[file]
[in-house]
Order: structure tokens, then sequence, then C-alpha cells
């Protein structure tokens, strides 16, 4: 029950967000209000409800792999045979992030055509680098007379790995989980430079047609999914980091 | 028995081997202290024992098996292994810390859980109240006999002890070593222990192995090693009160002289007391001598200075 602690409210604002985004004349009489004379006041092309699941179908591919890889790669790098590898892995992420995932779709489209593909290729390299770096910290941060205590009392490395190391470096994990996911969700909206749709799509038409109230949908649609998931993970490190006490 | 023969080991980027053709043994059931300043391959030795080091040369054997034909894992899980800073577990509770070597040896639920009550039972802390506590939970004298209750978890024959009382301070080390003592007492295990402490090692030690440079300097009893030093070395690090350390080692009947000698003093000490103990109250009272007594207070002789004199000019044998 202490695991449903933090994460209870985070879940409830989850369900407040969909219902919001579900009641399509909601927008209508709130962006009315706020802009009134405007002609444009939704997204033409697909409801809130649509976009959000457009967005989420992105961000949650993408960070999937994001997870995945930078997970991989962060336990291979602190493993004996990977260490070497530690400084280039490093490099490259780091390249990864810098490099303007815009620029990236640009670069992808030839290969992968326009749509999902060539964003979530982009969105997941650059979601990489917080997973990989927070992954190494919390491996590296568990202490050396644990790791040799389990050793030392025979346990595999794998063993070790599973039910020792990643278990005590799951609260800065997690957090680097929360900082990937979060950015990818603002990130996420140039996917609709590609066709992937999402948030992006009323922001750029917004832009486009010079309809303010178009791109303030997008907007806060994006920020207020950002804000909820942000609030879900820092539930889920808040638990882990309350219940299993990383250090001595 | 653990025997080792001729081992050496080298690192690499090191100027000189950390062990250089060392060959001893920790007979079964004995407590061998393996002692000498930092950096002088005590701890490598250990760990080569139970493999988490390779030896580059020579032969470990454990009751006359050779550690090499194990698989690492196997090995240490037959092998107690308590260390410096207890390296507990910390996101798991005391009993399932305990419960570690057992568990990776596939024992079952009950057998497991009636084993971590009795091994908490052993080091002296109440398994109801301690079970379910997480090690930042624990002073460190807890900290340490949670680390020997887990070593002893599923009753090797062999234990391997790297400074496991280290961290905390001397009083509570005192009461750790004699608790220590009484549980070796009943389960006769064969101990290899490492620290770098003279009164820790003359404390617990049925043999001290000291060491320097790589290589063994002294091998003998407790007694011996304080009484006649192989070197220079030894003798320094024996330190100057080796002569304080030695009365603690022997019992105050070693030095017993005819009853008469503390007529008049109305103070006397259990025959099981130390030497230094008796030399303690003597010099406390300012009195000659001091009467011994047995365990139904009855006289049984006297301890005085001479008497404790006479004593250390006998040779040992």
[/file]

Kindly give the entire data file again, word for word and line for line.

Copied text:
[in-house]
Order: structure tokens, then sequence, then C-alpha cells
């Protein structure tokens, strides 16, 4: 029950967000209000409800792999045979992030055509680098007379790995989980430079047609999914980091 | 028995081997202290024992098996292994810390859980109240006999002890070593222990192995090693009160002289007391001598200075 602690409210604002985004004349009489004379006041092309699941179908591919890889790669790098590898892995992420995932779709489209593909290729390299770096910290941060205590009392490395190391470096994990996911969700909206749709799509038409109230949908649609998931993970490190006490 | 023969080991980027053709043994059931300043391959030795080091040369054997034909894992899980800073577990509770070597040896639920009550039972802390506590939970004298209750978890024959009382301070080390003592007492295990402490090692030690440079300097009893030093070395690090350390080692009947000698003093000490103990109250009272007594207070002789004199000019044998 202490695991449903933090994460209870985070879940409830989850369900407040969909219902919001579900009641399509909601927008209508709130962006009315706020802009009134405007002609444009939704997204033409697909409801809130649509976009959000457009967005989420992105961000949650993408960070999937994001997870995945930078997970991989962060336990291979602190493993004996990977260490070497530690400084280039490093490099490259780091390249990864810098490099303007815009620029990236640009670069992808030839290969992968326009749509999902060539964003979530982009969105997941650059979601990489917080997973990989927070992954190494919390491996590296568990202490050396644990790791040799389990050793030392025979346990595999794998063993070790599973039910020792990643278990005590799951609260800065997690957090680097929360900082990937979060950015990818603002990130996420140039996917609709590609066709992937999402948030992006009323922001750029917004832009486009010079309809303010178009791109303030997008907007806060994006920020207020950002804000909820942000609030879900820092539930889920808040638990882990309350219940299993990383250090001595 | 653990025997080792001729081992050496080298690192690499090191100027000189950390062990250089060392060959001893920790007979079964004995407590061998393996002692000498930092950096002088005590701890490598250990760990080569139970493999988490390779030896580059020579032969470990454990009751006359050779550690090499194990698989690492196997090995240490037959092998107690308590260390410096207890390296507990910390996101798991005391009993399932305990419960570690057992568990990776596939024992079952009950057998497991009636084993971590009795091994908490052993080091002296109440398994109801301690079970379910997480090690930042624990002073460190807890900290340490949670680390020997887990070593002893599923009753090797062999234990391997790297400074496991280290961290905390001397009083509570005192009461750790004699608790220590009484549980070796009943389960006769064969101990290899490492620290770098003279009164820790003359404390617990049925043999001290000291060491320097790589290589063994002294091998003998407790007694011996304080009484006649192989070197220079030894003798320094024996330190100057080796002569304080030695009365603690022997019992105050070693030095017993005819009853008469503390007529008049109305103070006397259990025959099981130390030497230094008796030399303690003597010099406390300012009195000659001091009467011994047995365990139904009855006289049984006297301890005085001479008497404790006479004593250390006998040779040992």